Table 2 shows the number of higher education institutes which are practicing online learning during routine academic year as compared to online learning being offered during COVID19 pandemic. Out of 111 medical colleges, merely 24 colleges (19.5%) offer online learning during academic year and 25 (22.5%) are offering during COVID19. Among 52 dental colleges, only 9 colleges (17.3%) offer online learning during routine academic year, whereas, 14 colleges (26.9%) are offering online learning during COVID19. Out of 62 recognized degree awarding nursing institutes, only 3 institutes (4.8%) offer online learning during routine academic year, whereas, 19 institutes (30.6%) are offering it during COVID19. It is evident that the percentage of higher education institutes that offer online learning during routine academic year is extremely low

Table 2: Online Learning (OL) in Recognized Health Science Education Institutes across Pakistan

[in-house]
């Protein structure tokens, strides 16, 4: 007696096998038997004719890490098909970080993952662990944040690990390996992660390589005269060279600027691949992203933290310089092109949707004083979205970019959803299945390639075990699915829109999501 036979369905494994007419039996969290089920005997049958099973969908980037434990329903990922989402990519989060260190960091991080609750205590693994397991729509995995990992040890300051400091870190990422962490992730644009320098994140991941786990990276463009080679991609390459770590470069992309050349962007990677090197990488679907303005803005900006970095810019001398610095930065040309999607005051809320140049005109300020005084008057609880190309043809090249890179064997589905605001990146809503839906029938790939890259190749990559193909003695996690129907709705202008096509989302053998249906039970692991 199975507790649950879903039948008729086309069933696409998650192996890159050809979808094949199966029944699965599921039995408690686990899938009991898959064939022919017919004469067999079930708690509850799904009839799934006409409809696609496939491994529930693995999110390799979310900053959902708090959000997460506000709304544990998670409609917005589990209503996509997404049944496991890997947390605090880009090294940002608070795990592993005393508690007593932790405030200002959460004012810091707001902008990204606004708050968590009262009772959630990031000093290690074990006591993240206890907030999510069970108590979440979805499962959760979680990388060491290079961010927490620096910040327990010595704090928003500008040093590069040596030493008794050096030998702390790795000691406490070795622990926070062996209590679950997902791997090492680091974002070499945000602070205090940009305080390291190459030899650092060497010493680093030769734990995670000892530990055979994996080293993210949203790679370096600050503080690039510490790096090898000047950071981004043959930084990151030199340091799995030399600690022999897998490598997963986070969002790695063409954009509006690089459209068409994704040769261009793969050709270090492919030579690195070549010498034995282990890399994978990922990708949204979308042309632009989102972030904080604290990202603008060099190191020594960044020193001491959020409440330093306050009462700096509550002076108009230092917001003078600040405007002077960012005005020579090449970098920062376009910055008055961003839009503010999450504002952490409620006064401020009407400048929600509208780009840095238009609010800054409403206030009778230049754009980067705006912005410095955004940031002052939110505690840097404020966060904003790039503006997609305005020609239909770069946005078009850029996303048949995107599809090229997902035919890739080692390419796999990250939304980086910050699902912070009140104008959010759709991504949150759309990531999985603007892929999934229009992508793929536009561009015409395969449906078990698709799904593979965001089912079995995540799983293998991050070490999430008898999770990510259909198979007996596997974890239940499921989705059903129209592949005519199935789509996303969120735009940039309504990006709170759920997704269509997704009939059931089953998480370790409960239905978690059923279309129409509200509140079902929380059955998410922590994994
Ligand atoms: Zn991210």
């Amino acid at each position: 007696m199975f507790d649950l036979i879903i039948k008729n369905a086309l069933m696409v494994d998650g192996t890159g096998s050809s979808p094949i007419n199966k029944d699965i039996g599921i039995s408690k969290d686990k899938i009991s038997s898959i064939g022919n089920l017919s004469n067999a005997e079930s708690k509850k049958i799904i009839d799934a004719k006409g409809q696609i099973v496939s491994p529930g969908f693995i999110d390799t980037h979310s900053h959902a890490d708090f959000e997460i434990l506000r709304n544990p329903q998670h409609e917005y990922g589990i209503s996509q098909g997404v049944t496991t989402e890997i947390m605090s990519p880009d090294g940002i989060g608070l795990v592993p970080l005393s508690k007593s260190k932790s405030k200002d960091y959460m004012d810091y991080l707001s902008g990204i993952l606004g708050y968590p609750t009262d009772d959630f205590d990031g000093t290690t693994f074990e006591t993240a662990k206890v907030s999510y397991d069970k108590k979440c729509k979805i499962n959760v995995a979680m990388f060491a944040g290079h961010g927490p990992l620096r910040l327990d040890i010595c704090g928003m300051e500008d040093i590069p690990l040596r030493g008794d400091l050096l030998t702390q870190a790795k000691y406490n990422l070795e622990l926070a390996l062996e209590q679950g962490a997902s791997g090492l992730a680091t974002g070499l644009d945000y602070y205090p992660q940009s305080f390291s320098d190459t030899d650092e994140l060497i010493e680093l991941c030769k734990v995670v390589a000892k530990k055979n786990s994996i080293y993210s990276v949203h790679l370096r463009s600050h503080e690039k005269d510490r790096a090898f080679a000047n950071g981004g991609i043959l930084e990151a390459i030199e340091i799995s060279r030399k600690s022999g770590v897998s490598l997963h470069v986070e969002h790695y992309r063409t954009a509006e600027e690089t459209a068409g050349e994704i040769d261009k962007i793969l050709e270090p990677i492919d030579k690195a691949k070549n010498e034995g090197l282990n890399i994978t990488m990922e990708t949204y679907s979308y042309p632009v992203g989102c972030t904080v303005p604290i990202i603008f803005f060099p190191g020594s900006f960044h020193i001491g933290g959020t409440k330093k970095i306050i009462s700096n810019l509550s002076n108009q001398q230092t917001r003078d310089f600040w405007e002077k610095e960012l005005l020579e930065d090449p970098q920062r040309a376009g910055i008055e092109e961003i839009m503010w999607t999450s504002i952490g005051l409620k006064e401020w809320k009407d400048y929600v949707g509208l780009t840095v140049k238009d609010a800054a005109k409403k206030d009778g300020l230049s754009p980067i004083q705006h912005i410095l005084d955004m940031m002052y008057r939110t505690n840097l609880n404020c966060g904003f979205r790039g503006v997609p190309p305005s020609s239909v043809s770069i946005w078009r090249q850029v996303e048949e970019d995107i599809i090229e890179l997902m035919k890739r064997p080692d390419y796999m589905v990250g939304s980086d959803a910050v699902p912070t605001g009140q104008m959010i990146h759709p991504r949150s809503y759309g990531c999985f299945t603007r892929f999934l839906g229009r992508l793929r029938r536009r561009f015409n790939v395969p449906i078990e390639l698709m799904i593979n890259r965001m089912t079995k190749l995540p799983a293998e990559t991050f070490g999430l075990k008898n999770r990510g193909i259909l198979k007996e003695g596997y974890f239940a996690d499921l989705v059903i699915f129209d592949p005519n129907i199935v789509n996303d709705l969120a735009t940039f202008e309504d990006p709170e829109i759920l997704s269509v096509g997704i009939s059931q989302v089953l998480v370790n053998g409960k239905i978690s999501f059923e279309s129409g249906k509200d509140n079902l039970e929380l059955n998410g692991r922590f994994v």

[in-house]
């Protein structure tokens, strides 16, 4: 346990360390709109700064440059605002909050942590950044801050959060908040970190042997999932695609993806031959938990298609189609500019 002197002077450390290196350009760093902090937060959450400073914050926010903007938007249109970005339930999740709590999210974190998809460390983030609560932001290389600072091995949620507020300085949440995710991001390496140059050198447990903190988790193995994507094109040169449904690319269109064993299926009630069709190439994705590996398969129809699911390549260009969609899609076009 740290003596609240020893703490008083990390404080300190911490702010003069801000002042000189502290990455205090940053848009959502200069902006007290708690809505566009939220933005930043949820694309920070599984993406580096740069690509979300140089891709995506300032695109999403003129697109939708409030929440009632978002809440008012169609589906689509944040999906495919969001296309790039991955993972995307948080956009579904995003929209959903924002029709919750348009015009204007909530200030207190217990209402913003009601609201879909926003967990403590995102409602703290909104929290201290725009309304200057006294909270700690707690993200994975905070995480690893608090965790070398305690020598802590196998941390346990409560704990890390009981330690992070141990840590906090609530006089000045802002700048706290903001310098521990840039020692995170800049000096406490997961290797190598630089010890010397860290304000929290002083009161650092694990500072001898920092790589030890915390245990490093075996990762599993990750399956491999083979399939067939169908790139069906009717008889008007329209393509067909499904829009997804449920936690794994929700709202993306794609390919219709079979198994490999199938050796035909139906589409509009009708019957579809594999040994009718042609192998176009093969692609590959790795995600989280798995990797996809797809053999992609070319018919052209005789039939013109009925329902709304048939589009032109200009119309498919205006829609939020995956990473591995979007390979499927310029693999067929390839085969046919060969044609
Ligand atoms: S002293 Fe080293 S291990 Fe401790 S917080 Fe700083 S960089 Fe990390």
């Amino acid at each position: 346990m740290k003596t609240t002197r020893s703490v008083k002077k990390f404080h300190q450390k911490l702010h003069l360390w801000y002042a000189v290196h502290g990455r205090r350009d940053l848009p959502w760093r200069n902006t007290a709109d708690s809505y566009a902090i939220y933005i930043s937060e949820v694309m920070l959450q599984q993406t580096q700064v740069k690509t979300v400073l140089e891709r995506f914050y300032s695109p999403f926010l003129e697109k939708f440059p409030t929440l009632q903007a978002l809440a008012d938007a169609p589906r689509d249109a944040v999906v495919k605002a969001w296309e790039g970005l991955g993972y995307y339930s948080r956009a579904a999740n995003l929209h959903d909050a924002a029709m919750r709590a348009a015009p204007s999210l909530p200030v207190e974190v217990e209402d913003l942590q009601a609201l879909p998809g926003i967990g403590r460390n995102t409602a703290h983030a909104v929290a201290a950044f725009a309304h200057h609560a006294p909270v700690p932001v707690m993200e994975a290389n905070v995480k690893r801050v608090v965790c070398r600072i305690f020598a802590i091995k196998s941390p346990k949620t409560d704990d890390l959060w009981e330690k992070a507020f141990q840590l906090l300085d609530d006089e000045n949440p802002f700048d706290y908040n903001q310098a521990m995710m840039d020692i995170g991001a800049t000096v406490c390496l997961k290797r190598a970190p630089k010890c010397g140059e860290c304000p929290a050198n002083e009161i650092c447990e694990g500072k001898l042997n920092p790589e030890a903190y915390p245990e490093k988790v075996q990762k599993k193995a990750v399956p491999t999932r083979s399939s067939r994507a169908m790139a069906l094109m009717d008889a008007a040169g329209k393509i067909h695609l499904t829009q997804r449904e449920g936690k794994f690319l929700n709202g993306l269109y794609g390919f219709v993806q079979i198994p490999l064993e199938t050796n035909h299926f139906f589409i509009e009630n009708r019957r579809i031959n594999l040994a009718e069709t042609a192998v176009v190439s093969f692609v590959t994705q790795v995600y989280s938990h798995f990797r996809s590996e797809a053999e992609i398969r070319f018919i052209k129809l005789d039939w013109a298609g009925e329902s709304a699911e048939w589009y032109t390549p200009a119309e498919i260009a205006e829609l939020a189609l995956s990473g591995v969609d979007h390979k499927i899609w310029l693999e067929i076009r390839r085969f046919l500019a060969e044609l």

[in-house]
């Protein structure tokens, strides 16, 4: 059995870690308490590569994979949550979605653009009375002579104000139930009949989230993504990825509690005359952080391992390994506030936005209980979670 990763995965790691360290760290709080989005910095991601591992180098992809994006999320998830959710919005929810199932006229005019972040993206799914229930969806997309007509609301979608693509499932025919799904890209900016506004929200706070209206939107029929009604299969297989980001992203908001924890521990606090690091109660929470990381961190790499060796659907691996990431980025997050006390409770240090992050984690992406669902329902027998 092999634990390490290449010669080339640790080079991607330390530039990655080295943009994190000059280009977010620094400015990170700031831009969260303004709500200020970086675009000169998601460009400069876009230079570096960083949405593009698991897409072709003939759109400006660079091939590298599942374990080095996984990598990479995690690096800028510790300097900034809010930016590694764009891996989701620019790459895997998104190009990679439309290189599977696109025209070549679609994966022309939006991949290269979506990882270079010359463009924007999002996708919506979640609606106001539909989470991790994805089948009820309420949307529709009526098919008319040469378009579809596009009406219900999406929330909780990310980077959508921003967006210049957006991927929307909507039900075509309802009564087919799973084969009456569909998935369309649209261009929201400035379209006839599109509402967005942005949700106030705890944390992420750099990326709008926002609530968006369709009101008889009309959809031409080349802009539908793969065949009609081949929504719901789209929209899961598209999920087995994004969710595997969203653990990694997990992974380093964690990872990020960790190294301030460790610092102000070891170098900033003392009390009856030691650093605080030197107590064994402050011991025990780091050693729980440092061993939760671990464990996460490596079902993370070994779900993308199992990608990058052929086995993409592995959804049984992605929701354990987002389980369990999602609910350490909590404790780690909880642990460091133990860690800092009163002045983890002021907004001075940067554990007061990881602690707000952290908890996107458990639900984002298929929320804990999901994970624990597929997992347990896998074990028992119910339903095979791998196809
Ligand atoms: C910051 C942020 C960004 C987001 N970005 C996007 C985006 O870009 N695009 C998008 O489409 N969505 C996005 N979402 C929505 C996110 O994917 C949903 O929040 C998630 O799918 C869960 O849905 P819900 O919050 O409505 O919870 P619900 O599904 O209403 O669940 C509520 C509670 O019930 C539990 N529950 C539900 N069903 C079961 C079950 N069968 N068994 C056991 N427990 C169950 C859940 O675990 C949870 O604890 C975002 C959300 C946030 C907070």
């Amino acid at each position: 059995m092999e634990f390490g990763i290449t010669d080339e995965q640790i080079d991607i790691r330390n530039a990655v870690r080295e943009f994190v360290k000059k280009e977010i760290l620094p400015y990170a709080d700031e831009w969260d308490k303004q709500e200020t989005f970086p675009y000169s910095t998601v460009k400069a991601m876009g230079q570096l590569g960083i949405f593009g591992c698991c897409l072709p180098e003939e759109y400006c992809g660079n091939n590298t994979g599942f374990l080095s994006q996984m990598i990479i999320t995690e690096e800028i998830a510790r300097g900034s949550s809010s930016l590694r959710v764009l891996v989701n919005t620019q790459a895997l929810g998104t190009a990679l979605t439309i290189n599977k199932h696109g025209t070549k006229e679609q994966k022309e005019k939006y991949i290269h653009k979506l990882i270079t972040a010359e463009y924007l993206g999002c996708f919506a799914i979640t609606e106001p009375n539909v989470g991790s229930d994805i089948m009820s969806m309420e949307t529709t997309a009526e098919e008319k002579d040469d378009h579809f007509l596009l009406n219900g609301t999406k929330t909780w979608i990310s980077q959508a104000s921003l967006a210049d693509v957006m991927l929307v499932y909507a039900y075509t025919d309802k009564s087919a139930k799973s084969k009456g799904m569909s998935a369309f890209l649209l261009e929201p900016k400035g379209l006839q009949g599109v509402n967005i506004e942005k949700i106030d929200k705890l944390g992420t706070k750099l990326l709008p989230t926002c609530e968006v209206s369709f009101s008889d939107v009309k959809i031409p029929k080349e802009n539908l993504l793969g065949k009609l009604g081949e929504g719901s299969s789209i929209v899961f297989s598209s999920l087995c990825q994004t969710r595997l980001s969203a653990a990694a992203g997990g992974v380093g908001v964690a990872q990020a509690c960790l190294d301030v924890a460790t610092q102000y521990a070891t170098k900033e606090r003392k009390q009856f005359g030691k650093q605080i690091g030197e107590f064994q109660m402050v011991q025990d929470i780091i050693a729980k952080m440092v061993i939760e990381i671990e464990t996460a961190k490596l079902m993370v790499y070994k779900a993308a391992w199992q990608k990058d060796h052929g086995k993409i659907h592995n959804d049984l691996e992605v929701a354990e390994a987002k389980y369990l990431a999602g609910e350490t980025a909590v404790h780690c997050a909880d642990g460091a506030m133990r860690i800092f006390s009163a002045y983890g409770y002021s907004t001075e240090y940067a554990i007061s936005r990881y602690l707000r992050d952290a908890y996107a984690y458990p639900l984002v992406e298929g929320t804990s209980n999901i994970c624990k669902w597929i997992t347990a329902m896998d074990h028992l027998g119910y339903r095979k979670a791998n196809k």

Due to rapid the spread of COVID 19, academic halt foisted many health sciences universities to digitalize the learning environment; so students will get an opportunity to be fairly interactive with substantive online resources in the absence of traditional classroom setup. The accessibility, affordability and availability of accessories for distance learning have always been challenging for developing countries. Nonetheless, out of eight countries in South Asian Association for Regional Cooperation (SAARC) i.e. Bangladesh, India, Pakistan, Sri Lanka and Afghanistan somehow manage to create e-learning platforms for their students.12 Various studies have shown India is growing up in providing e-learning in medical education. Online Google groups are being used extensively by Medical Council of